I'm also not swayed by those who start out saying "We love your web site" or something like that. However, as Derrick mentioned, if they say something specific about my site that gets my attention a lot more.

Tana said...

The absolute worst thing a marketer can do is to send an e-mail asking me to write about/promote something that is antithetical to my work.

The most glaring example of this was the woman who wanted me to pimp her Potato[head].

She was not the only person to have done so, but hers was the most egregious (and scornworthy) example of how to raise my hackles.

Another woman wrote with a breathless, bodice-ripping sort of marketing hyperspeak (I'm sure you know the glistening language they use), assuring me that Red Bicyclette wines would be all the rage, and if I stood any chance to hang with the cool kids, I'd adopt the party line and blog about them. They went as far as to develop interactive sections of their website that, to me, were pathetic and desperate. I actually felt sorry for her.

The impersonal is unconscionable, and the manipulative, profane. If I have to ask a marketer, "Why are you asking ME to do this?" then chances are good they've already lost me.

It's a big mistake for marketers to think that we can't think for ourselves. We tell little Logan, when muting commercials, "They're trying to sell you something that you don't know you don't want or need."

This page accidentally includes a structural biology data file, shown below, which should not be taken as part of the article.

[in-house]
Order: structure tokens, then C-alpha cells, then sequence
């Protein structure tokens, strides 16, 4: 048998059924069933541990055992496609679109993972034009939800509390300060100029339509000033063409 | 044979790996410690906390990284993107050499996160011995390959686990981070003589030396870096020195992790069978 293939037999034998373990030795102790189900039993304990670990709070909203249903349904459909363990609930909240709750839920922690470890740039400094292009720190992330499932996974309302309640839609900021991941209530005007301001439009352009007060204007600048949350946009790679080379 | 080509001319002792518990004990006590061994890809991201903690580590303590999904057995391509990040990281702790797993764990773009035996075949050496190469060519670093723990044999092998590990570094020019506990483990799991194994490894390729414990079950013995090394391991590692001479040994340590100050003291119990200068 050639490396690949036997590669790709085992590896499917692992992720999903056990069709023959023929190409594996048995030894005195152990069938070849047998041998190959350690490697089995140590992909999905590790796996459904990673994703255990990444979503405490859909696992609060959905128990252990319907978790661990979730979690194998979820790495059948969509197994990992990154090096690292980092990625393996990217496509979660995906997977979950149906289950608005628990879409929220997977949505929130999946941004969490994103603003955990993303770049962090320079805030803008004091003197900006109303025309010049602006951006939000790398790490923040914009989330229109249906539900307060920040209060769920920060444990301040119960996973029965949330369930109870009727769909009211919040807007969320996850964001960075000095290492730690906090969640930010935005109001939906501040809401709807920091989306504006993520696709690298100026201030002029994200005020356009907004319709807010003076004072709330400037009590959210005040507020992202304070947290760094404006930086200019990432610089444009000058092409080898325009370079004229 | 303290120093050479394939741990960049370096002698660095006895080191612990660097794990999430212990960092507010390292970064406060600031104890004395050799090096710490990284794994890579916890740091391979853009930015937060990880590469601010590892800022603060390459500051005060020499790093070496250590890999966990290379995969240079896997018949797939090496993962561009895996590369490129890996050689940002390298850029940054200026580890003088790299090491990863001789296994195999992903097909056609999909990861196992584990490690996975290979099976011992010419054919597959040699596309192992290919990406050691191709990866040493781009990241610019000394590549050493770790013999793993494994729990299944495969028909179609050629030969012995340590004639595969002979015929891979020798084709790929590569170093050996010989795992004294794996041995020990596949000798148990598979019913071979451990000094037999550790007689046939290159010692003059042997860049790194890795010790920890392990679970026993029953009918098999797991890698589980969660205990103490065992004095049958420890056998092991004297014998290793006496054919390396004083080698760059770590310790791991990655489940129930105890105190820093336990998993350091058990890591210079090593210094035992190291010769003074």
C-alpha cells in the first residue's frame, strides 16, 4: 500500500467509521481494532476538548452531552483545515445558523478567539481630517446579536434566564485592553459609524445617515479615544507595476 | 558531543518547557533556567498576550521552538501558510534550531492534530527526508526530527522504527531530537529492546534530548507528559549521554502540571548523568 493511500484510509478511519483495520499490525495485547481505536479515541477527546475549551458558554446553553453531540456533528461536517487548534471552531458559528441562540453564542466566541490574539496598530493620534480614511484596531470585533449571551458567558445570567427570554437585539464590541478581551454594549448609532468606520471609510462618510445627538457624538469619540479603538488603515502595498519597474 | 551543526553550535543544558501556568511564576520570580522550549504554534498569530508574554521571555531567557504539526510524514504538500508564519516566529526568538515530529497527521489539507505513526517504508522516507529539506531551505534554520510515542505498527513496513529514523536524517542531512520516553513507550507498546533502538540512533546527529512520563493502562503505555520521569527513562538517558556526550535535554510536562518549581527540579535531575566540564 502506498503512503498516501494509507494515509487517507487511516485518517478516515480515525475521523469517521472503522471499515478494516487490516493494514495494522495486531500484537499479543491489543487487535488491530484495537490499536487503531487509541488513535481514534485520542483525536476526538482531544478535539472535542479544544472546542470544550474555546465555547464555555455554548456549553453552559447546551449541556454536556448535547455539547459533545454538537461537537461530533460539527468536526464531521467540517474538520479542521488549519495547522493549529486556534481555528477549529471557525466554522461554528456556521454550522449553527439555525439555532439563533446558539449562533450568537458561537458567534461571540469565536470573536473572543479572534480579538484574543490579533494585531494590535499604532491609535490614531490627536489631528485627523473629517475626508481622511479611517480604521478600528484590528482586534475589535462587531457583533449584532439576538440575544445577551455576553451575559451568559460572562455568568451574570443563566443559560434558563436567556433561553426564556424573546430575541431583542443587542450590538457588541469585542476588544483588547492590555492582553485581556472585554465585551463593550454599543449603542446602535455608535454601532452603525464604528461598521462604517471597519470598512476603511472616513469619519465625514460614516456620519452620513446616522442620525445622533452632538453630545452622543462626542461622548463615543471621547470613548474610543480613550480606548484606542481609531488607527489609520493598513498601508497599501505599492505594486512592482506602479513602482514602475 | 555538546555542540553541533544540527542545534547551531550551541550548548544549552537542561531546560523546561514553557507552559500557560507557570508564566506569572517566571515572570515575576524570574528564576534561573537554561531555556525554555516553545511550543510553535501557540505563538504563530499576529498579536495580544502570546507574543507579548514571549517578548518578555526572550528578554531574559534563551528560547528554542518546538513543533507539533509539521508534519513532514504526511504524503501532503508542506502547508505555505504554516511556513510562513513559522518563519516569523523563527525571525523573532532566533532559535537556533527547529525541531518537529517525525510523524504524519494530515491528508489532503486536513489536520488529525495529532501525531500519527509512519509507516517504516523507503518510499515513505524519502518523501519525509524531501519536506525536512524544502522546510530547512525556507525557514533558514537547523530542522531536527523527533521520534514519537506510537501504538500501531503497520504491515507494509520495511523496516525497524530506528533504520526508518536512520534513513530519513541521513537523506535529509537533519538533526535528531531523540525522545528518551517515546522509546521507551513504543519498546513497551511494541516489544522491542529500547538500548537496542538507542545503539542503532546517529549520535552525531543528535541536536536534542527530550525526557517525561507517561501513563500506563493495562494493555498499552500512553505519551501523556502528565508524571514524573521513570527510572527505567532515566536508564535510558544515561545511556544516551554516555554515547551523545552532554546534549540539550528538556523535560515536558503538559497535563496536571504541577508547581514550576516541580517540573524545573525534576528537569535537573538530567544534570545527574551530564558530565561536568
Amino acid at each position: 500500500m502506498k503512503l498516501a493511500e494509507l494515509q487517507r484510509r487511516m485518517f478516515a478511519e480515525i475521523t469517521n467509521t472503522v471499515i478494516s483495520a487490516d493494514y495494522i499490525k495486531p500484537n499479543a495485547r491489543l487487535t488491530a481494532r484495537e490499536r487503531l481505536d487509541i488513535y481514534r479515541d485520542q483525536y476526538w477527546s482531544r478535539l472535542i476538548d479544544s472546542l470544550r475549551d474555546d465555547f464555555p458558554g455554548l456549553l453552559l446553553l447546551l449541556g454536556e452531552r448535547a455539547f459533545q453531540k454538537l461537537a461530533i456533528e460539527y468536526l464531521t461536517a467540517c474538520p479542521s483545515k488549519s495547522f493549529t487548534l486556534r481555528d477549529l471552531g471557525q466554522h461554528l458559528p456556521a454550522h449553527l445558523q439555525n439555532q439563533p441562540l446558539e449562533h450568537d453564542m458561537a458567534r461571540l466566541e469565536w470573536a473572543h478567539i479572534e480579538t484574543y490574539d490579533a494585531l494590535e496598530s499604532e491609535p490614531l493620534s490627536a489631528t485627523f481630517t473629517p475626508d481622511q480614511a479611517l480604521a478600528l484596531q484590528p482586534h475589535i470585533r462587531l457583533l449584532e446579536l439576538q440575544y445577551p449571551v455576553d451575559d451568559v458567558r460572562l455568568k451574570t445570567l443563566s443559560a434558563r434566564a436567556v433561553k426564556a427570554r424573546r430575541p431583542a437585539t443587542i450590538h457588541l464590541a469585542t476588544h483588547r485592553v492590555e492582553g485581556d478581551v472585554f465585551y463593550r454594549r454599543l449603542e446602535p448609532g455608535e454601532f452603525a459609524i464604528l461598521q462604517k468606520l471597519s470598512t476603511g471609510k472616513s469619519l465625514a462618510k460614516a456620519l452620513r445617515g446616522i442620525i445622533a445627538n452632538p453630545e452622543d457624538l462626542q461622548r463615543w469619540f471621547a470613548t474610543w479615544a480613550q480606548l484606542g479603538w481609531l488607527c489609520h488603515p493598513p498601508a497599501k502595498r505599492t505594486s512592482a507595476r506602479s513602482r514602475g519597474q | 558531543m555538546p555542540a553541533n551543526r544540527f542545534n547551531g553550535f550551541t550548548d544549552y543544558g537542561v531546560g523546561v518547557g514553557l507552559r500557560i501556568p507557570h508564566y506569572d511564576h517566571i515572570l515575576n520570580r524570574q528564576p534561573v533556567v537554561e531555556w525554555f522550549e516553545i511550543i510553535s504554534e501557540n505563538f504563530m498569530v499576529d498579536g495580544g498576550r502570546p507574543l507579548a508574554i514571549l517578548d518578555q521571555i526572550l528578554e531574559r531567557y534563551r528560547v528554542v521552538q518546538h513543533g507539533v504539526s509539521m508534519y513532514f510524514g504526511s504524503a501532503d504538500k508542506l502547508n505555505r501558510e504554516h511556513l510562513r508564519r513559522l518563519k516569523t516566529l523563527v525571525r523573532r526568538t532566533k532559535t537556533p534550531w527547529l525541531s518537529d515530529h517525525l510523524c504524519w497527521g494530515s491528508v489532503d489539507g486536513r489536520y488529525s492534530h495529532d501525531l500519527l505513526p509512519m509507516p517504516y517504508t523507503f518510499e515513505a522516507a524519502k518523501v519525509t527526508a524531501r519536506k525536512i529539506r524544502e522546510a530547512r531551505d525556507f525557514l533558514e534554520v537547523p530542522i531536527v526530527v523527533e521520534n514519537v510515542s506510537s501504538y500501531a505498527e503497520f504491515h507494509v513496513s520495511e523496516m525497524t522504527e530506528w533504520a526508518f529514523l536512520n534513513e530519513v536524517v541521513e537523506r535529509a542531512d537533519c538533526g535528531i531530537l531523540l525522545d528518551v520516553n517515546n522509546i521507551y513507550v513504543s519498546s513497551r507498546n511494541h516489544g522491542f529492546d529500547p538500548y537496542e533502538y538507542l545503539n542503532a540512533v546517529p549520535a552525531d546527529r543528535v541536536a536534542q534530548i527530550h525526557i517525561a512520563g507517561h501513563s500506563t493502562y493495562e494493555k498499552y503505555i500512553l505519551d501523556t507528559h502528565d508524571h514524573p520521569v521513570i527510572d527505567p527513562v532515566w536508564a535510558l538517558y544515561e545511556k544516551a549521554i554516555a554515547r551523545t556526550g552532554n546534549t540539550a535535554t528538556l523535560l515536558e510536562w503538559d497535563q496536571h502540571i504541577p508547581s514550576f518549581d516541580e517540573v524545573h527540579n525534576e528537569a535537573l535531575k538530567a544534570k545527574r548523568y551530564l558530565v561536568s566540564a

Whoa, touched a nerve, huh?

: D

David said...

I agree with Derrick: if it's a generic letter, it goes right into the trash (with me thinking, "Do they think I'm stupid or something?") Mentioning something about me or my site makes it more likely that I'll respond.

I would caution marketers not to be too pushy.
I had a company really, really insist on sending me some products. Not only were they horrible, but when I tossed them in the trash, I had to take the trash out a few minutes later they smelled so icky. (One was 'coconut sugar', which had an overpowering stench of chemicals.)

I was tempted to blog about how bad they were, but didn't, since I'm sure their heart was in the right place (maybe.) But since folks love to see things get trashed (people love negative restaurant reviews...and they sell a lot more newspapers) I would recommend companies consider whether the blogger is going to like the product, and does it fit in with their philosophy or site content.